The case has caused an angry uproar in Germany, with the Central Council of Jews in Germany making a statement to show sympathy for the victim.
“A young life has been cruelly cut short. Our deepest sympathy goes to her relatives and friends,” the council’s president, Josef Schuster, said in a media statement released on June 7.
”If someone abuses his privilege to remain in Germany as a guest, the consequences for his right of residence must be examined and the full force of the law applied,” he emphasized.
Susanne Schroter, director of the Global Islam Research Center at Goethe University in Frankfurt, said that “there are no young women here” for migrants like Ali Bashar, young, single men, frustrated and aimless.
“Many of these men believe that any woman who is not wearing a headscarf, who shows a bit of skin in the summertime, who drinks alcohol and smokes, is a ’slut’,” she added.
A legislator from the right-wing Alternative for Germany party held a minute of silence for Susanna in the Bundestag on Friday and on Sunday, and two opposing rallies were held in Mainz with the participating political opponents coming together in an outpouring of sympathy for the murdered schoolgirl.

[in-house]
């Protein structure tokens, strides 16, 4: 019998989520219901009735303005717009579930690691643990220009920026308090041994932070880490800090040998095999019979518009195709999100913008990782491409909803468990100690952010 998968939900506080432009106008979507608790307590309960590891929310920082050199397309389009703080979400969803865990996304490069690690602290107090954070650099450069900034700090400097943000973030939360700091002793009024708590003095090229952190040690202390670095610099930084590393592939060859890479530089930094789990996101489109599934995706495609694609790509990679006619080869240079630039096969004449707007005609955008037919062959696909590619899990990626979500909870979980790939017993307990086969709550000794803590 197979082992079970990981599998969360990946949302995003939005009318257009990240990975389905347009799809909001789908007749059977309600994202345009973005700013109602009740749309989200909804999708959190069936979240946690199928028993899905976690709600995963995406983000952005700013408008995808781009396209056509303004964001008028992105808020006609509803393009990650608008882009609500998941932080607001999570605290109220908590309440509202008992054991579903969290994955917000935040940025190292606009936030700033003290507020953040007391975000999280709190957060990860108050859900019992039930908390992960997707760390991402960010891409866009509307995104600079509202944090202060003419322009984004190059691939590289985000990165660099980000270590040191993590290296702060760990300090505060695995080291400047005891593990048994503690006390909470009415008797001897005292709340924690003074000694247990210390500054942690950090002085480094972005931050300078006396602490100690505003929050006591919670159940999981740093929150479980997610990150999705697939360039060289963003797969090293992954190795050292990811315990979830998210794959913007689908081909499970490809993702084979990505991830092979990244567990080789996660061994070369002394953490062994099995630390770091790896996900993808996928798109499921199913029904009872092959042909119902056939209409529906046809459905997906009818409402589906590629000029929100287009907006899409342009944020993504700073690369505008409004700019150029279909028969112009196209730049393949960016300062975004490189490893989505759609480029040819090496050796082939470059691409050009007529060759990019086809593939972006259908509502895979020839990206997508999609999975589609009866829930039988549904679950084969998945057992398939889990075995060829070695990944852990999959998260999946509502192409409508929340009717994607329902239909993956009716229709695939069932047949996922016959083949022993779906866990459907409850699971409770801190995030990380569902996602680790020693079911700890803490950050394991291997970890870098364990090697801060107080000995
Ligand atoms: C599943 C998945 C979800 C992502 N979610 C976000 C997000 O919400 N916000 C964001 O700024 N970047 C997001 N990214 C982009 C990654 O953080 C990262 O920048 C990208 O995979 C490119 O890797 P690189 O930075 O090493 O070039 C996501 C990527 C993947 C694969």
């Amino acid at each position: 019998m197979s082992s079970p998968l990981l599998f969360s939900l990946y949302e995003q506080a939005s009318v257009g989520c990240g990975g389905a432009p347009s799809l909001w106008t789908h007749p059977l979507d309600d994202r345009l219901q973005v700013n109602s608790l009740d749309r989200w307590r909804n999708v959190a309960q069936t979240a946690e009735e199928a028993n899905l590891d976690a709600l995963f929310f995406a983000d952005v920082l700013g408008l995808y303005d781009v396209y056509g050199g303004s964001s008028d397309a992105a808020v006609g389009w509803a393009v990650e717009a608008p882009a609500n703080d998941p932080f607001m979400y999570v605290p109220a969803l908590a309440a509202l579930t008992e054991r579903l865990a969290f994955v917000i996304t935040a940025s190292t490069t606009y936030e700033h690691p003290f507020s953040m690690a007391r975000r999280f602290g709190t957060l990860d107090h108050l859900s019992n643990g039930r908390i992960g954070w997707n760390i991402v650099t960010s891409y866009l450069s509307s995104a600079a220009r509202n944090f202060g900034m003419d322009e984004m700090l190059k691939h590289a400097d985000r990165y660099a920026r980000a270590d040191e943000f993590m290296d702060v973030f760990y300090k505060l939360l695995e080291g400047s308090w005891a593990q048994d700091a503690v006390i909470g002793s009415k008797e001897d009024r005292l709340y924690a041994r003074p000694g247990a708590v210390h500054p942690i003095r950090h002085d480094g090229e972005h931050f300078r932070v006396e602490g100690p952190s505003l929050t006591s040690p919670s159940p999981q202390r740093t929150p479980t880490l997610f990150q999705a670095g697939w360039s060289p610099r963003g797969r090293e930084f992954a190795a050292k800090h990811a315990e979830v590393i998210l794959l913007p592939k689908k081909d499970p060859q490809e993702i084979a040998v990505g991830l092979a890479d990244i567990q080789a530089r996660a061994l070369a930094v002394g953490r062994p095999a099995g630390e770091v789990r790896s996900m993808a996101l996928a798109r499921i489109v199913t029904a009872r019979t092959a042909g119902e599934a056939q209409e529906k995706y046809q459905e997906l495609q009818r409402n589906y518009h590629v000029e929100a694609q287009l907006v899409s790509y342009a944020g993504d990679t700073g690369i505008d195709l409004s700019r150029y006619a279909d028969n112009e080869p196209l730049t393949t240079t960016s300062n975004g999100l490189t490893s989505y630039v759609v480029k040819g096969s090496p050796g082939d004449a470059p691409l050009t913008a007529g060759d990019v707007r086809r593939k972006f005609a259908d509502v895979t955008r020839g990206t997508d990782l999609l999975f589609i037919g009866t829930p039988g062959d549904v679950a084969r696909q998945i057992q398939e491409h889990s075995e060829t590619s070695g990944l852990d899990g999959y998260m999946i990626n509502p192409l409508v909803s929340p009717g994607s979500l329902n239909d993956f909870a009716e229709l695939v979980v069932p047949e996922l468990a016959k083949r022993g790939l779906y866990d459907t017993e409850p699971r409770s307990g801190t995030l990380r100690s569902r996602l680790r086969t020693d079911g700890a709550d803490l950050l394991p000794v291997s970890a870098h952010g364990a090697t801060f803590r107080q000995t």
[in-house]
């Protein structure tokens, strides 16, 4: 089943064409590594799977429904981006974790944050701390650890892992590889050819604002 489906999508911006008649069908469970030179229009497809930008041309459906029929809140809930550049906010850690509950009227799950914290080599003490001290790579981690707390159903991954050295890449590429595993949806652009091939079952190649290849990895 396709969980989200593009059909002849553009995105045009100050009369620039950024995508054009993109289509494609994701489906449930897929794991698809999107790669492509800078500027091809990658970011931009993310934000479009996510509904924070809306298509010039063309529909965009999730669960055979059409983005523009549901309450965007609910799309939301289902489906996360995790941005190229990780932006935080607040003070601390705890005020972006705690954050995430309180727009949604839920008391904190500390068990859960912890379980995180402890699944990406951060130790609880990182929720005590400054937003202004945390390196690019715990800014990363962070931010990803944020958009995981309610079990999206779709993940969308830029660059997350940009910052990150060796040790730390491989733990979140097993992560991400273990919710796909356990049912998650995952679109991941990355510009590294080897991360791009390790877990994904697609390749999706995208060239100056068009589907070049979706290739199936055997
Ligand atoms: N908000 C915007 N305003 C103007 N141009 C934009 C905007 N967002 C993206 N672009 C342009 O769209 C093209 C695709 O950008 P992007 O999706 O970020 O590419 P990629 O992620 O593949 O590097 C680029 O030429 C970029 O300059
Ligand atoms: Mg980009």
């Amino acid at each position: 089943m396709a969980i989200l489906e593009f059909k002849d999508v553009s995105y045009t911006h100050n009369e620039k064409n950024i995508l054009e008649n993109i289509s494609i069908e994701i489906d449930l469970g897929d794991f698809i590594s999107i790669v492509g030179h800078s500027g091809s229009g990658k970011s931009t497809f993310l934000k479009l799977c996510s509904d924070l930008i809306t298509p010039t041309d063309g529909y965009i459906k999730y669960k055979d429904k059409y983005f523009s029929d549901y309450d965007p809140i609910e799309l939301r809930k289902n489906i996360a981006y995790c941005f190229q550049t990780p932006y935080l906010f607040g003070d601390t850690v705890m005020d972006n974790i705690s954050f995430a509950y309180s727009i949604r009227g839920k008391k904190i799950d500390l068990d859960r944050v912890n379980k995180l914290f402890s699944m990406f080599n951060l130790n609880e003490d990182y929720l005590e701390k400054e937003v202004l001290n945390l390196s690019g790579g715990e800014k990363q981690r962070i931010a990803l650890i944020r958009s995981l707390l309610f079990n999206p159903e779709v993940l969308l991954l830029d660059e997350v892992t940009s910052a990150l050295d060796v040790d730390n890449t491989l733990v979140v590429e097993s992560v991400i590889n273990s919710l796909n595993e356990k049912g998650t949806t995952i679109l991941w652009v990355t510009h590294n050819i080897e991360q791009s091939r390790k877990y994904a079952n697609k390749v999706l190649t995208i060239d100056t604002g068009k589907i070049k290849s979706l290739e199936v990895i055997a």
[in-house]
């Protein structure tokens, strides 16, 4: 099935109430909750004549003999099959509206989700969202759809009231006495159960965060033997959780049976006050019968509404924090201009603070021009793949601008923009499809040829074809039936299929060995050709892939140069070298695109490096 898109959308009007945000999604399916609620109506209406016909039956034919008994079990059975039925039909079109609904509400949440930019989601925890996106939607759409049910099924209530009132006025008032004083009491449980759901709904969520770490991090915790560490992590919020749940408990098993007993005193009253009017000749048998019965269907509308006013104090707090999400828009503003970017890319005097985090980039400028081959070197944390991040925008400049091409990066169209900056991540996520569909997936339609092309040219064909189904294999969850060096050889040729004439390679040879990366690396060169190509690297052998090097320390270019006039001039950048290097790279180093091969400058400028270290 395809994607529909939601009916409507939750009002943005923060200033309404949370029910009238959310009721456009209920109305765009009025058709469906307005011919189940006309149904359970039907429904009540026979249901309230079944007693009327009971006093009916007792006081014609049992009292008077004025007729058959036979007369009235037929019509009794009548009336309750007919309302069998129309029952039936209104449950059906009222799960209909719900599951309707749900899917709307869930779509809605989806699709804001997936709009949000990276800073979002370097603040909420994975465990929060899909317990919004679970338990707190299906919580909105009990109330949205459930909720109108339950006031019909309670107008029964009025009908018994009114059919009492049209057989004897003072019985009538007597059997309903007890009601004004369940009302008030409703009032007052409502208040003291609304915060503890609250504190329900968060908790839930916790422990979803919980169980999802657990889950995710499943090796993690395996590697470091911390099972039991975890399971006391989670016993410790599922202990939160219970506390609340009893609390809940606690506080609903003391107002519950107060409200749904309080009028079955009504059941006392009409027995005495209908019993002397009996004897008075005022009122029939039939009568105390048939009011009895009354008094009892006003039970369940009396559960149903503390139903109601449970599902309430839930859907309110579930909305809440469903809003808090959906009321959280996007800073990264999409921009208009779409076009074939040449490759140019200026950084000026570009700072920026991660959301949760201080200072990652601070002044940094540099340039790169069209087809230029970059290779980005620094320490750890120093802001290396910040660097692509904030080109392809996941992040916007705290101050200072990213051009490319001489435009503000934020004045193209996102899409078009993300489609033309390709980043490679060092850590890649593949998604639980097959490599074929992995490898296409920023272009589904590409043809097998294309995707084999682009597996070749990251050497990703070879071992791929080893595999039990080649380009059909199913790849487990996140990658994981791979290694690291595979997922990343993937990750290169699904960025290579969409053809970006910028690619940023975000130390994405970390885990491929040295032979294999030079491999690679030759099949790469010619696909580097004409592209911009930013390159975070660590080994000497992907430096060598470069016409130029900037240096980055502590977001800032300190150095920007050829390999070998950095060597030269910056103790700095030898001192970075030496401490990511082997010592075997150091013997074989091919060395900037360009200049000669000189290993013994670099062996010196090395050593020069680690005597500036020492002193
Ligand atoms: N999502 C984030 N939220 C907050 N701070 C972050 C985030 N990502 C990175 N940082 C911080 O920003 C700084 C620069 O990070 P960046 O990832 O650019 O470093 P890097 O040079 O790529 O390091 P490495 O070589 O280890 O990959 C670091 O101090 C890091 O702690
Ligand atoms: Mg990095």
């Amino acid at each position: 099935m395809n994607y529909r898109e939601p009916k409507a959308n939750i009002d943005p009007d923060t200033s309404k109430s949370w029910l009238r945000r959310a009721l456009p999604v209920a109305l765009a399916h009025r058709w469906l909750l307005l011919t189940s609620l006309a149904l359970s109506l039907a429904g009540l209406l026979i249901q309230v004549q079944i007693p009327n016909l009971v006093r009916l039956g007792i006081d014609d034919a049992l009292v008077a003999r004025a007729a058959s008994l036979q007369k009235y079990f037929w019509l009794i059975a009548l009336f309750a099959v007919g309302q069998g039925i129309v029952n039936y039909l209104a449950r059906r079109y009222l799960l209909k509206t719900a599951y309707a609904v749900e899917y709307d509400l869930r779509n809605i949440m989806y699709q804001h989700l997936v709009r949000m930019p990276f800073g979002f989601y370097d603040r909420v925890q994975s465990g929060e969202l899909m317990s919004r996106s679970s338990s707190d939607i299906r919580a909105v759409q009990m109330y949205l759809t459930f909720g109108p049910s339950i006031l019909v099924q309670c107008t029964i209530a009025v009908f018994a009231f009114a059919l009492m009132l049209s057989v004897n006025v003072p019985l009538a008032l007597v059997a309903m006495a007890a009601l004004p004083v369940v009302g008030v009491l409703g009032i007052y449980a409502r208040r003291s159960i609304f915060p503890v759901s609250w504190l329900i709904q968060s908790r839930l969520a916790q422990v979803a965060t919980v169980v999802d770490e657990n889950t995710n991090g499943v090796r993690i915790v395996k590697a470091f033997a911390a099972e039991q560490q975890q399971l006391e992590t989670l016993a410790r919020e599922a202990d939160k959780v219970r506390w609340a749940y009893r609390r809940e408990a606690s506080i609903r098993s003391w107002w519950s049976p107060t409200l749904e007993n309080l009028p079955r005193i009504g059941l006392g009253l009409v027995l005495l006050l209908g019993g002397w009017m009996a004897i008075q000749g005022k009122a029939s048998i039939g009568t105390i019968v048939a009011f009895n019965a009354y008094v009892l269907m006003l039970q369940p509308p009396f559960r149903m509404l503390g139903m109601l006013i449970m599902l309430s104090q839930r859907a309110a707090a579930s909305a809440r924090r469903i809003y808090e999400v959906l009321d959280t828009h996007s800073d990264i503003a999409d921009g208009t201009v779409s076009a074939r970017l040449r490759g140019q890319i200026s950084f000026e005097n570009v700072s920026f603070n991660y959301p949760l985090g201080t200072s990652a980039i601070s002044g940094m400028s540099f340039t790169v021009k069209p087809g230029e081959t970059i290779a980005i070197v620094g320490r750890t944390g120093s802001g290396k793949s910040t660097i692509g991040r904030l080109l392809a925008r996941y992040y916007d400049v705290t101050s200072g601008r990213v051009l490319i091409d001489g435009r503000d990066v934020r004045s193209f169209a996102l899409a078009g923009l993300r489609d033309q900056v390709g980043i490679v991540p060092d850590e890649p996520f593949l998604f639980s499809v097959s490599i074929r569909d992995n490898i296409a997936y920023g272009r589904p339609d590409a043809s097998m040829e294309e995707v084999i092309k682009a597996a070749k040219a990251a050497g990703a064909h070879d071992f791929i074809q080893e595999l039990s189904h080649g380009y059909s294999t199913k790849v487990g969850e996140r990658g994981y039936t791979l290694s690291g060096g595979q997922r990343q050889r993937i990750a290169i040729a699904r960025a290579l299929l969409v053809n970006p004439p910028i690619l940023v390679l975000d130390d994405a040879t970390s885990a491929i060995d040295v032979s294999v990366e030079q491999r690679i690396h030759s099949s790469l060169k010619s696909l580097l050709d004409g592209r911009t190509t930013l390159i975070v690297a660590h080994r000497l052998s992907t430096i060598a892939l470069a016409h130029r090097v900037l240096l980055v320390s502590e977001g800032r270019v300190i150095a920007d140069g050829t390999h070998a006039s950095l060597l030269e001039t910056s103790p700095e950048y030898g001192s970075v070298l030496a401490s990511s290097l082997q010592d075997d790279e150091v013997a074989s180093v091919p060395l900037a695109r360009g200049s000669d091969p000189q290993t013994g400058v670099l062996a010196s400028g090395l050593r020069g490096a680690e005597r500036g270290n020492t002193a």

Elio Adler, the Berlin-based founder of the Jewish nonpartisan political group Values Initiative, said that initial speculation about the crime’s possible anti-Semitic motivations have been quickly put to rest.
Ali Bashar arrived in Germany in 2015, at the height of the inflow of refugees and other migrants from North Africa and the Middle East.
He was in the process of appealing the rejection of his asylum application, and police have said he is suspected in a string of previous offenses.
In just the past two years, more than 1 million refugees — many of them Syrians — have inundated Germany as Chancellor Angela Merkel opened the country’s borders.
Merkel’s open-door policy has been widely criticized helping, propel the anti-migrant Alternative for Germany party to third place in last year’s parliamentary election.